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The Old Whaling Days

May 12th

May 12th.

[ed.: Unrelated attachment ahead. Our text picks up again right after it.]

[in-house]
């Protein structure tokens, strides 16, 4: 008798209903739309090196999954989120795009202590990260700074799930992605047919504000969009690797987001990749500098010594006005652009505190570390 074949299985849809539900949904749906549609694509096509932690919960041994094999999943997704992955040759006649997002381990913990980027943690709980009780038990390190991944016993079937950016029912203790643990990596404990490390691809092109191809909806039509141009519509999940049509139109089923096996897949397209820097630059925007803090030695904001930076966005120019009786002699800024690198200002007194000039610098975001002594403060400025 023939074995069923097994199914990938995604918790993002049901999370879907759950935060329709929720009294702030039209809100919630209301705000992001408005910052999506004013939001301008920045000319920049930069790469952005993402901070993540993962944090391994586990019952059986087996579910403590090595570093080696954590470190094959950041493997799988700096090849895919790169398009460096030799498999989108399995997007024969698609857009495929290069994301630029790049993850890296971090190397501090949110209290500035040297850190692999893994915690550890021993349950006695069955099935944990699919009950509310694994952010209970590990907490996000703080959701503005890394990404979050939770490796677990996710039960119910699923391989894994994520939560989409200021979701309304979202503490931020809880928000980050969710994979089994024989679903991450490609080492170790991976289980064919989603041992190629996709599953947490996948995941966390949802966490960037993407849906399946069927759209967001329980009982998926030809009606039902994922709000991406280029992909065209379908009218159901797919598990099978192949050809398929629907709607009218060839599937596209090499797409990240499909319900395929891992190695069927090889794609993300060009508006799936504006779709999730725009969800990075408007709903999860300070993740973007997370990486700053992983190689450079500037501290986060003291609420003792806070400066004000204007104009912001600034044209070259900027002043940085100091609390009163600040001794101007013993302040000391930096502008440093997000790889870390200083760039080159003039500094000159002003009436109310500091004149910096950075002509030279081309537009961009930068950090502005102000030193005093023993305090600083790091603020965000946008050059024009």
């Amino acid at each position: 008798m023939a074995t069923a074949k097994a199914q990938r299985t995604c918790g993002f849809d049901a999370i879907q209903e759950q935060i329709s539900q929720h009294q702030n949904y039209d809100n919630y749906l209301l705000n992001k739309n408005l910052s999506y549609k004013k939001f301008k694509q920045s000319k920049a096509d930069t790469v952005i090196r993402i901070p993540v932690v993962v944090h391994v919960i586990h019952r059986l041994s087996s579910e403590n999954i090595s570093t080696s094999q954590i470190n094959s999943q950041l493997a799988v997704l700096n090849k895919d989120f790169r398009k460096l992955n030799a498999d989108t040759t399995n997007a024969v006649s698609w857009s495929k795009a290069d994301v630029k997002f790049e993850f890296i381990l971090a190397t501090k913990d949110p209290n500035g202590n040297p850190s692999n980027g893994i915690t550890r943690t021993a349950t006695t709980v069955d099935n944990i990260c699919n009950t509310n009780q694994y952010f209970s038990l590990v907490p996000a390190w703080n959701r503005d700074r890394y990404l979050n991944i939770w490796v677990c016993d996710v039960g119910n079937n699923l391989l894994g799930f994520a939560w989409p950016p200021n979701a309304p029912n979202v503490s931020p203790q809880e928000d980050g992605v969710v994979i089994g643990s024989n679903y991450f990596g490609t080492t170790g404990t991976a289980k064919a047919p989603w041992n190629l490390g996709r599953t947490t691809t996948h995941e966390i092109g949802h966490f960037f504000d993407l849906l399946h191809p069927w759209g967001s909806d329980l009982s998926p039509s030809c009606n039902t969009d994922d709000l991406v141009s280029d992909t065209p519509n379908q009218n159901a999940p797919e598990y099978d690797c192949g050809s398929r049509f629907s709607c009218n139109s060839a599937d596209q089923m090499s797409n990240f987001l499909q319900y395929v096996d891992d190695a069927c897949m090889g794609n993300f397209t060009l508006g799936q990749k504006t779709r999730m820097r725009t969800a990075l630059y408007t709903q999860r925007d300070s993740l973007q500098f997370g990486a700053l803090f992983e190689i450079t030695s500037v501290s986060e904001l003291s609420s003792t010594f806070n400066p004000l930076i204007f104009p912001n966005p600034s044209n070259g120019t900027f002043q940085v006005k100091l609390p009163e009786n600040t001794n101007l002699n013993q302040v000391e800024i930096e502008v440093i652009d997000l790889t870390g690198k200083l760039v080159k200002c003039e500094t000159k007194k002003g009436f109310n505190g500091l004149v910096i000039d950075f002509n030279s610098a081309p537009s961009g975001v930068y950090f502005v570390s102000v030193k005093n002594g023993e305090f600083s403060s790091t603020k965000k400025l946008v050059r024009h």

Last night was one of storms and being at no great distance from the land one of considerable anxiety. We were hove to (as the sailors term it) good part of the night, and considerable alarm was occasioned about 5 o'clock in the morning by “a light” being announced, the captain was roused, the ship put about with no small noise but the light turned out to be the morning star, we were far enough away from the mainland. Soon after six o'clock Solander Island was seen on the weather bow distant 9 or 10 miles. This was a glad sight, as it indicates the entrance to Foveaux's Straits through which we have to pass. The Straits are bounded on the South by Stewart's and a number of small islands, and on the North by the Middle Island of the group, which is generally called New Zealand. We entered the Straits with a staggering breeze but before we had quite cleared them, the wind died away, which had well nigh proved fatal to the Regia, the captain not having passed them before kept well to the eastward hoping thereby to clear all danger but by so doing ran into it, for at 10 page 483 o'clock Island after Island appeared in fearful proximity as the wind was dying away, and the appalling sound (and sight too) of breakers grated on our ears. For some hours we were in extreme jeopardy…. We were drifted by the current past the danger, for wind there was none… After a while a little breeeze sprang up and we were removed to a distance from the rocks, and out of the heaving of the surf, the roar of which is awful even when you are on shore, but when on board it is most awful. …